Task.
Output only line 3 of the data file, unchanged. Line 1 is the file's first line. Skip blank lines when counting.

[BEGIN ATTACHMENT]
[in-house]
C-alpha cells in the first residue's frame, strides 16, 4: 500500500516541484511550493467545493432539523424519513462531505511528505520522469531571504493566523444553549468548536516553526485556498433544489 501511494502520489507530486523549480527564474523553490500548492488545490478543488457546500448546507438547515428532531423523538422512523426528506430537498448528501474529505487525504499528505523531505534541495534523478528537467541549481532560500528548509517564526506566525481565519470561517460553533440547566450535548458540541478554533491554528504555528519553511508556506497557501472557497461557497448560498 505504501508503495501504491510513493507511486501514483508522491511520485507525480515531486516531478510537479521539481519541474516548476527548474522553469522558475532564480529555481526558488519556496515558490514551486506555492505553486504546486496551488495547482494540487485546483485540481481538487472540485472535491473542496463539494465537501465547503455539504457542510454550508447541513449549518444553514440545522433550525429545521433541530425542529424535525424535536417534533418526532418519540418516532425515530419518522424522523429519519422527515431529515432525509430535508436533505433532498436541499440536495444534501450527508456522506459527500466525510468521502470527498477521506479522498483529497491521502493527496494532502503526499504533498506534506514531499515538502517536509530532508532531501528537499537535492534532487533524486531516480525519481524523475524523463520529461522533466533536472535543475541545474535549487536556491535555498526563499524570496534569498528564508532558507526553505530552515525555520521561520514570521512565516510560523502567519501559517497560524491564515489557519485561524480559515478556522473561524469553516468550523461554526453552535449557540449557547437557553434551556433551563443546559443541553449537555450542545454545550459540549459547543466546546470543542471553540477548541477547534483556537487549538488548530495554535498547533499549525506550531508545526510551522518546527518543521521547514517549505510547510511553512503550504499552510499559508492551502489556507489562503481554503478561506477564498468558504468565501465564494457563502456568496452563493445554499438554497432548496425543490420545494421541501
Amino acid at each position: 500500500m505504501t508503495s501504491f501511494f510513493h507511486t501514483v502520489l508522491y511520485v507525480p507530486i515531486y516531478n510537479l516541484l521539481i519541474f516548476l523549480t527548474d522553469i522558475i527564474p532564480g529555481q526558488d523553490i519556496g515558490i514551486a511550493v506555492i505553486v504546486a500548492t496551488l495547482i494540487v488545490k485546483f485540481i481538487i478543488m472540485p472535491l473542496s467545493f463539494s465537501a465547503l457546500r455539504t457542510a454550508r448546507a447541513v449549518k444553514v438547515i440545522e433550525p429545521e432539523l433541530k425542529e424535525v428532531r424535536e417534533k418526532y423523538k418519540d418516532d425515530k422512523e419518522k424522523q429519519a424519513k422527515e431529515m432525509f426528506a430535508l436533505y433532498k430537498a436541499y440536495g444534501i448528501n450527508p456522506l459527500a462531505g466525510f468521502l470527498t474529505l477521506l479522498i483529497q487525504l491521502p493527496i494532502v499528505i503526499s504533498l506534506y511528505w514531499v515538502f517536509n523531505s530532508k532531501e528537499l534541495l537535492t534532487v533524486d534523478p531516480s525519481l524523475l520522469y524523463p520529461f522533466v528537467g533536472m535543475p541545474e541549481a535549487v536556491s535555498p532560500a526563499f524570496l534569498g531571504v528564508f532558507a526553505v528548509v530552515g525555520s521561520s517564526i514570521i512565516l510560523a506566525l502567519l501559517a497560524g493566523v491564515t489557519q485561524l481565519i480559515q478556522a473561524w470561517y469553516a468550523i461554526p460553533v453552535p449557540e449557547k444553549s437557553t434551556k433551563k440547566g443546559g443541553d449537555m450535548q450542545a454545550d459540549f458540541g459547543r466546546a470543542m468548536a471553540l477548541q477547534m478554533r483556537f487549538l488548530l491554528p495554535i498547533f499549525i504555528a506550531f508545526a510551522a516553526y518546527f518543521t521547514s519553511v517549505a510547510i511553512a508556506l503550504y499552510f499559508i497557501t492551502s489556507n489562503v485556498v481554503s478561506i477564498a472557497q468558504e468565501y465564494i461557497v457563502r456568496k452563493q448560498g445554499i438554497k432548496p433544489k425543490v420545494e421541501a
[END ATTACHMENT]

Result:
Amino acid at each position: 500500500m505504501t508503495s501504491f501511494f510513493h507511486t501514483v502520489l508522491y511520485v507525480p507530486i515531486y516531478n510537479l516541484l521539481i519541474f516548476l523549480t527548474d522553469i522558475i527564474p532564480g529555481q526558488d523553490i519556496g515558490i514551486a511550493v506555492i505553486v504546486a500548492t496551488l495547482i494540487v488545490k485546483f485540481i481538487i478543488m472540485p472535491l473542496s467545493f463539494s465537501a465547503l457546500r455539504t457542510a454550508r448546507a447541513v449549518k444553514v438547515i440545522e433550525p429545521e432539523l433541530k425542529e424535525v428532531r424535536e417534533k418526532y423523538k418519540d418516532d425515530k422512523e419518522k424522523q429519519a424519513k422527515e431529515m432525509f426528506a430535508l436533505y433532498k430537498a436541499y440536495g444534501i448528501n450527508p456522506l459527500a462531505g466525510f468521502l470527498t474529505l477521506l479522498i483529497q487525504l491521502p493527496i494532502v499528505i503526499s504533498l506534506y511528505w514531499v515538502f517536509n523531505s530532508k532531501e528537499l534541495l537535492t534532487v533524486d534523478p531516480s525519481l524523475l520522469y524523463p520529461f522533466v528537467g533536472m535543475p541545474e541549481a535549487v536556491s535555498p532560500a526563499f524570496l534569498g531571504v528564508f532558507a526553505v528548509v530552515g525555520s521561520s517564526i514570521i512565516l510560523a506566525l502567519l501559517a497560524g493566523v491564515t489557519q485561524l481565519i480559515q478556522a473561524w470561517y469553516a468550523i461554526p460553533v453552535p449557540e449557547k444553549s437557553t434551556k433551563k440547566g443546559g443541553d449537555m450535548q450542545a454545550d459540549f458540541g459547543r466546546a470543542m468548536a471553540l477548541q477547534m478554533r483556537f487549538l488548530l491554528p495554535i498547533f499549525i504555528a506550531f508545526a510551522a516553526y518546527f518543521t521547514s519553511v517549505a510547510i511553512a508556506l503550504y499552510f499559508i497557501t492551502s489556507n489562503v485556498v481554503s478561506i477564498a472557497q468558504e468565501y465564494i461557497v457563502r456568496k452563493q448560498g445554499i438554497k432548496p433544489k425543490v420545494e421541501a